Dec.19 1650

Melyn returned to Staten Island and built farms again. Peter Stuyvesant replaced Kieft as Governor.

THE PEACH WAR (1655)

There was a man named VanDyke who lived on Manhattan Island. One day he looked out his window and saw an Indian lady steal a peach from his tree. He shot the lady. The Indians got mad and started the peach war. Melyn's colony was destroyed so he left Staten Island and returned to Holland.

Patroon #4

Van der Capellen was Staten Island's last patroon, but he never went to live on his lands because of the damage caused by the Peach War.

August 22, 1661
Pierre Billiou (a Walloon) and Walraven Luten requested permission to build colonies on Staten Island. This colony, which was set up on the south shore, was the first permanent settlement on Staten Island.


A Walloon is a french-speaking person of Celtic descent who lived in Southern Belgium and France

1661

The next settlers to Staten Island were mainly French people who were looking for religious freedom. For example the Huguenots were French Protestants who settled in the middle and southern parts of Staten Island, in what is now known as Huguenot, New Springville, and Green Ridge. They built a church at Green Ridge , and a store and a court house and jail as well. This was the beginning of a government on Staten Island. The Dutch and Huguenot settlements were peaceful.

We can still see the influence of the Dutch and Huguenots in the names of many locations on Staten Island, for example, Great Kills, Fresh Kills, Huguenot , Achter Kill (known as Arthur Kill), Kill van Kull, and Robbens Reff (known as Robbin's Reef) and Eylandt street. . Several streets are named after the Dutch settlers too. They are Billiou street, Luten Avenue, Pauw street, Stuyvesant Place, and Stuyvesant Avenue.
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1664

Peter Stuyvesant, the Dutch Governor in New Amsterdam, was forced to surrender to the British who attacked from the sea. New Amsterdam and Staten Island became part of the English colonies, which was now called New York.

April 13, 1670

There was a new govenor that purchased Staten Island from the Indians for good. His name was Francis Lovelace.

August 8 1673

The Dutch at war with the English recapture New York.

November 19, 1674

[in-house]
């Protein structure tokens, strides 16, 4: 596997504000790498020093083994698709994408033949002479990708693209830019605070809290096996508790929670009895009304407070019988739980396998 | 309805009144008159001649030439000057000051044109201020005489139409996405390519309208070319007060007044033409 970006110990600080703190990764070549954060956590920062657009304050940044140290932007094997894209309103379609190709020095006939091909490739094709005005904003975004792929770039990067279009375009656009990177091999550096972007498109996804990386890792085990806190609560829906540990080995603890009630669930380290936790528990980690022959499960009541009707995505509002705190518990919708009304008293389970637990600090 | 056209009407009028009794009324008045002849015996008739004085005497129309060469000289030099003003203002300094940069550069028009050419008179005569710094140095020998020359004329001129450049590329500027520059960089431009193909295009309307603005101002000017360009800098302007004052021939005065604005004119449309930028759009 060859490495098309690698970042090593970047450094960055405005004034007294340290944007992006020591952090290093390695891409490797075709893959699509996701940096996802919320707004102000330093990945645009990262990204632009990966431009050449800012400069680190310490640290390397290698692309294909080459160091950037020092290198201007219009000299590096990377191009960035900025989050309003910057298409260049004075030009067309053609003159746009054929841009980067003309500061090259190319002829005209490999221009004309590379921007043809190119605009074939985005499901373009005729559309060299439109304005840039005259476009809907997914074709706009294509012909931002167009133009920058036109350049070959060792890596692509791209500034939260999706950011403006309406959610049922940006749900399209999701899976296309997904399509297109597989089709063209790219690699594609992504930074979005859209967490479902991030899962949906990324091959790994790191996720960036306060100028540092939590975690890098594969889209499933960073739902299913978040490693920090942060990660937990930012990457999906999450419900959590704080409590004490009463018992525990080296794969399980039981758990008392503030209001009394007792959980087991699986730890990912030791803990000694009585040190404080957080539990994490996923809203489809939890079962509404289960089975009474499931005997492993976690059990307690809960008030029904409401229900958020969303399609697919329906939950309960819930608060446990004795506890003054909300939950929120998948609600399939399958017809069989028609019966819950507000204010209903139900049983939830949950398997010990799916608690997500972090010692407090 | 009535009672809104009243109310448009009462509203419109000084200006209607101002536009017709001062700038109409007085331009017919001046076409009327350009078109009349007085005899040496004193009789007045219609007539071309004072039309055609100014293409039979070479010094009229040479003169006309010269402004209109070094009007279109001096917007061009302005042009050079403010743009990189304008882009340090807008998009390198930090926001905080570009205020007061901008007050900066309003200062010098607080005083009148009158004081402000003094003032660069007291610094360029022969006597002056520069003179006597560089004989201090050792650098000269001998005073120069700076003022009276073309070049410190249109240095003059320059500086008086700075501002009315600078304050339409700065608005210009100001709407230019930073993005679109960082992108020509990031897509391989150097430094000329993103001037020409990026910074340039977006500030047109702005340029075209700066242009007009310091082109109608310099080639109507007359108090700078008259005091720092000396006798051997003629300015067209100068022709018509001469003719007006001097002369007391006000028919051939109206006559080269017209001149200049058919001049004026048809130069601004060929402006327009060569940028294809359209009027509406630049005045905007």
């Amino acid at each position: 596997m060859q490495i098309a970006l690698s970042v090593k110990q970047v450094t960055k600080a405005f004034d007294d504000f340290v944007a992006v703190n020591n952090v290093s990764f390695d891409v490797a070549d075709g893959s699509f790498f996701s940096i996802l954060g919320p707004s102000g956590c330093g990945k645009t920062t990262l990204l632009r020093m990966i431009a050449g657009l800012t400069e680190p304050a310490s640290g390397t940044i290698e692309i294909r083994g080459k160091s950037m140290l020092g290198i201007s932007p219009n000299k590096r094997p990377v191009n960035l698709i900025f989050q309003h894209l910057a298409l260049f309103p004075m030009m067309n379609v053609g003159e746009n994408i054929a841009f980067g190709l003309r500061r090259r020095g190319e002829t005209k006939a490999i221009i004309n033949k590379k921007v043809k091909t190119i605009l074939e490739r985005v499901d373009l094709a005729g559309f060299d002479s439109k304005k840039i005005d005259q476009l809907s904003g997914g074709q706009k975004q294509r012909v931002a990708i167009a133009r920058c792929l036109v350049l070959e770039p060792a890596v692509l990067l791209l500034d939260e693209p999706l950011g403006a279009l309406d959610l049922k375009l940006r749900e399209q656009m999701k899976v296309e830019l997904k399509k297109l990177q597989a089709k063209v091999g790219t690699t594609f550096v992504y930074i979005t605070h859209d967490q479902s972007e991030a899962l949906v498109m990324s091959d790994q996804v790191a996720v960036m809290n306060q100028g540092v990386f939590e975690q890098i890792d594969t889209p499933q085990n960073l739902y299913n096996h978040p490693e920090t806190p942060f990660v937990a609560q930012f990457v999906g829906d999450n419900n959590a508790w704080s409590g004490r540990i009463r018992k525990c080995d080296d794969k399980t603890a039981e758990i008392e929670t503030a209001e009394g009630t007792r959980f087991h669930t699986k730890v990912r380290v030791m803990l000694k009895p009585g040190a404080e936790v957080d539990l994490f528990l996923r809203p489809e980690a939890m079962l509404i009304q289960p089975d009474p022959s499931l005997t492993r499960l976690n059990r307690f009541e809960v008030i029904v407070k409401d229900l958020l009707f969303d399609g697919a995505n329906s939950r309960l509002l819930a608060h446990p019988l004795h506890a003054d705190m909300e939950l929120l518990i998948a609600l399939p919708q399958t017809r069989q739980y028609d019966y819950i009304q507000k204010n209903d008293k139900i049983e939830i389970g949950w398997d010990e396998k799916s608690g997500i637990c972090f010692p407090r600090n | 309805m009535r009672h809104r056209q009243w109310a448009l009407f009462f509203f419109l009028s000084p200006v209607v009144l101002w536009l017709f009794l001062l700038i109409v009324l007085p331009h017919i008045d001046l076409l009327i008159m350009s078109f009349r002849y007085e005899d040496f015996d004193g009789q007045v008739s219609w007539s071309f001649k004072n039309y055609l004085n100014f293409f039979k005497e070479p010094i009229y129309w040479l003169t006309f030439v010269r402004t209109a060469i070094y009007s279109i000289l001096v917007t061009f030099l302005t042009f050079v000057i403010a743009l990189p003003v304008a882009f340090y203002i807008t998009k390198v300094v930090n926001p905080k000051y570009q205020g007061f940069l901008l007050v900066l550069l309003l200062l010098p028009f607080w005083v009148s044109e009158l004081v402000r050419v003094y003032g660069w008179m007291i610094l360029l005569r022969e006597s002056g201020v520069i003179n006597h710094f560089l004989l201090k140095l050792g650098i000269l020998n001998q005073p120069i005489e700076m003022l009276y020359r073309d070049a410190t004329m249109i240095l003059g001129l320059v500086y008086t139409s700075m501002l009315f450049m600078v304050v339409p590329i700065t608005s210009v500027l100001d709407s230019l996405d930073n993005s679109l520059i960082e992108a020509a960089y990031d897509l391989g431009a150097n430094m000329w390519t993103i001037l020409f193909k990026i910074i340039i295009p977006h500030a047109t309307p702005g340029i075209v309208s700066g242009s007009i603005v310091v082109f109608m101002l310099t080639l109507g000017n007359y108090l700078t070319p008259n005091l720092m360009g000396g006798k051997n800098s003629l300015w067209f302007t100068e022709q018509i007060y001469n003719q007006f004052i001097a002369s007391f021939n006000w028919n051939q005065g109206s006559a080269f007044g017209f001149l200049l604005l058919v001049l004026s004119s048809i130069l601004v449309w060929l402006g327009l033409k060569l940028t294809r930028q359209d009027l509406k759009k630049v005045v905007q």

The Dutch and the English declare peace. The Dutch give Staten Island back to the English. Edmund Andros becomes the new govenor.

1680


Govenor granted all the Indians free.

1683


Thomas Dongan becomes the new govenor of New York.

November 1, 1683

Staten Island became Richmond County.

1692



Benjamin Fletcher becomes the new govenor.

The Revolutionary War

April 15, 1776


American soldiers attack British sailers at the Watering Place.

July 2 and 3, 1776


The British land 9,000 troops on the east shore of Staten Island.

July 9 , 1776


New Yorkers learn about the Declaration of Independence.

July 12, 1776


20,000 more British Troops land.

August 27, 1776


The Americans lose the Battle of Long Island against the British. The battle actually took place in Brooklyn.

September 11, 1776


Benjamin Franklyn , John Adams, and Edward Rutledge meet with British Commander Lord Howe to try to make peace between the Americans and the British. They met at the Christopher Billopp house at the tip of British-occupied Staten Island (Tottenville). The peace talks failed and the revolutionary war continued.

Bibliography



Morris' Memorial History of Staten Island New York, Vol. I by Ira K. Morris. New York: Memorial Publishing Company, 1898.


Staten Island: Gateway to New York by Dorothy V. Smith. Gateway State Bank , 1970.


Staten Island: 1524 - 1898, Revised Edition by Henry G. Steinmeyer. Staten Island Historical Society., Staten Island NY, 1987.


George Washington's Birthday February 22, 1976: An Almanac. The Staten Island Bicentenial Corporation, 1976.